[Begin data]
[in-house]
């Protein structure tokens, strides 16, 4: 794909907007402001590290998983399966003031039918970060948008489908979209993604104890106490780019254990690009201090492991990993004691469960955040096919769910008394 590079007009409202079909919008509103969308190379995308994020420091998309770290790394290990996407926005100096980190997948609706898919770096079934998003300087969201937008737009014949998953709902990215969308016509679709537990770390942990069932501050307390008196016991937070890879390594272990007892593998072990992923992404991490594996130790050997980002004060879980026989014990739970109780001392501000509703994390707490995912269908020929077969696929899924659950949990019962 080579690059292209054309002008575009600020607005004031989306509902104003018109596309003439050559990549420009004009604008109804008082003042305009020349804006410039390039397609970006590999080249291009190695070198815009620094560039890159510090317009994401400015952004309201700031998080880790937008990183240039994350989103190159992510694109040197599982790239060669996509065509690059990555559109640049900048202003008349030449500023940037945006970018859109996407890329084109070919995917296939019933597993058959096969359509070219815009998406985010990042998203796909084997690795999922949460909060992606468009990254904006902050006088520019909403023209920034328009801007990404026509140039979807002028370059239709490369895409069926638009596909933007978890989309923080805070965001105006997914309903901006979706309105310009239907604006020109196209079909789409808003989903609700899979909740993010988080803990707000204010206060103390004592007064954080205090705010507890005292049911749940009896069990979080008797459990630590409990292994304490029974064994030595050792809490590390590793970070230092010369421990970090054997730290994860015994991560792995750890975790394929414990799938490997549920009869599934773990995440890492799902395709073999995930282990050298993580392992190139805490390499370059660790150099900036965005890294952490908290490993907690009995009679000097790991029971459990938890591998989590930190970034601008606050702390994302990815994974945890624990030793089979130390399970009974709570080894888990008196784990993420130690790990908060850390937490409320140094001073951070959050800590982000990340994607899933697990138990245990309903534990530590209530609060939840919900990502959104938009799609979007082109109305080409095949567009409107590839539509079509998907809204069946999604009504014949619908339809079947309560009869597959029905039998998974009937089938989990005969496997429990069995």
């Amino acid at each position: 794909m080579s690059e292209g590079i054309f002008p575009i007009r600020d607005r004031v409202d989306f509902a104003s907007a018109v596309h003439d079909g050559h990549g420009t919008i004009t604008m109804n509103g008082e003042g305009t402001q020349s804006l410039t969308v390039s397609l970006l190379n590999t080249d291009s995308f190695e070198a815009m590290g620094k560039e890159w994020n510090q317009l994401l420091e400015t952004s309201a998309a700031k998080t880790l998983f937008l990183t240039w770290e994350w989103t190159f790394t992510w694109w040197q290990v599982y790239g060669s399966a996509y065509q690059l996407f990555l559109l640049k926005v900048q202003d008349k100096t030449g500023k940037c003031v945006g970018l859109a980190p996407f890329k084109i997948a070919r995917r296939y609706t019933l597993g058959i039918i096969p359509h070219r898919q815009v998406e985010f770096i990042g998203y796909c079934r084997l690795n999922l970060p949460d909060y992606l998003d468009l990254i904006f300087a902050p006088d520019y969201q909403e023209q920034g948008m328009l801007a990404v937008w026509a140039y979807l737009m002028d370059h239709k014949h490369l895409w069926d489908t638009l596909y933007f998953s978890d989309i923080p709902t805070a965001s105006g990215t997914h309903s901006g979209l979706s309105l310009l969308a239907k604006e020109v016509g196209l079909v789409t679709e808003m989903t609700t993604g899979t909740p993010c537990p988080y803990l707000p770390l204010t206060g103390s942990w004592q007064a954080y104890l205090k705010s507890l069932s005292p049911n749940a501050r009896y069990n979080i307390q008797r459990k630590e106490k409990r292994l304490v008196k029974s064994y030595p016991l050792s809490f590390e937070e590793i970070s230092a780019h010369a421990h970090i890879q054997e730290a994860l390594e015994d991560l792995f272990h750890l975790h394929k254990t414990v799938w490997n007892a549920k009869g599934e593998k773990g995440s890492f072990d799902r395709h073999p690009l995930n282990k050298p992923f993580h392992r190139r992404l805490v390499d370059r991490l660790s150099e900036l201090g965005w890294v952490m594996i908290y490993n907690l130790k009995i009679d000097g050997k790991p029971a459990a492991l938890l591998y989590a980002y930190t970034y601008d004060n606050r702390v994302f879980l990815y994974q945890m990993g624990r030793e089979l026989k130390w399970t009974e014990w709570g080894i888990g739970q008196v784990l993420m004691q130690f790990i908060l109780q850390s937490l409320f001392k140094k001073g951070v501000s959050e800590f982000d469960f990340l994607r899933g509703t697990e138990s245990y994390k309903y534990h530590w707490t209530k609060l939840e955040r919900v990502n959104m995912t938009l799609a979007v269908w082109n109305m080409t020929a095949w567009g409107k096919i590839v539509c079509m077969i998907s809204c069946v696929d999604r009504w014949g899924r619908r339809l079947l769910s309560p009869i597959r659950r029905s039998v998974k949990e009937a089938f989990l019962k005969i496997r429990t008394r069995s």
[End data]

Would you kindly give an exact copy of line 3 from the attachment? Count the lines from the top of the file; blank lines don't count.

């Amino acid at each position: 794909m080579s690059e292209g590079i054309f002008p575009i007009r600020d607005r004031v409202d989306f509902a104003s907007a018109v596309h003439d079909g050559h990549g420009t919008i004009t604008m109804n509103g008082e003042g305009t402001q020349s804006l410039t969308v390039s397609l970006l190379n590999t080249d291009s995308f190695e070198a815009m590290g620094k560039e890159w994020n510090q317009l994401l420091e400015t952004s309201a998309a700031k998080t880790l998983f937008l990183t240039w770290e994350w989103t190159f790394t992510w694109w040197q290990v599982y790239g060669s399966a996509y065509q690059l996407f990555l559109l640049k926005v900048q202003d008349k100096t030449g500023k940037c003031v945006g970018l859109a980190p996407f890329k084109i997948a070919r995917r296939y609706t019933l597993g058959i039918i096969p359509h070219r898919q815009v998406e985010f770096i990042g998203y796909c079934r084997l690795n999922l970060p949460d909060y992606l998003d468009l990254i904006f300087a902050p006088d520019y969201q909403e023209q920034g948008m328009l801007a990404v937008w026509a140039y979807l737009m002028d370059h239709k014949h490369l895409w069926d489908t638009l596909y933007f998953s978890d989309i923080p709902t805070a965001s105006g990215t997914h309903s901006g979209l979706s309105l310009l969308a239907k604006e020109v016509g196209l079909v789409t679709e808003m989903t609700t993604g899979t909740p993010c537990p988080y803990l707000p770390l204010t206060g103390s942990w004592q007064a954080y104890l205090k705010s507890l069932s005292p049911n749940a501050r009896y069990n979080i307390q008797r459990k630590e106490k409990r292994l304490v008196k029974s064994y030595p016991l050792s809490f590390e937070e590793i970070s230092a780019h010369a421990h970090i890879q054997e730290a994860l390594e015994d991560l792995f272990h750890l975790h394929k254990t414990v799938w490997n007892a549920k009869g599934e593998k773990g995440s890492f072990d799902r395709h073999p690009l995930n282990k050298p992923f993580h392992r190139r992404l805490v390499d370059r991490l660790s150099e900036l201090g965005w890294v952490m594996i908290y490993n907690l130790k009995i009679d000097g050997k790991p029971a459990a492991l938890l591998y989590a980002y930190t970034y601008d004060n606050r702390v994302f879980l990815y994974q945890m990993g624990r030793e089979l026989k130390w399970t009974e014990w709570g080894i888990g739970q008196v784990l993420m004691q130690f790990i908060l109780q850390s937490l409320f001392k140094k001073g951070v501000s959050e800590f982000d469960f990340l994607r899933g509703t697990e138990s245990y994390k309903y534990h530590w707490t209530k609060l939840e955040r919900v990502n959104m995912t938009l799609a979007v269908w082109n109305m080409t020929a095949w567009g409107k096919i590839v539509c079509m077969i998907s809204c069946v696929d999604r009504w014949g899924r619908r339809l079947l769910s309560p009869i597959r659950r029905s039998v998974k949990e009937a089938f989990l019962k005969i496997r429990t008394r069995s």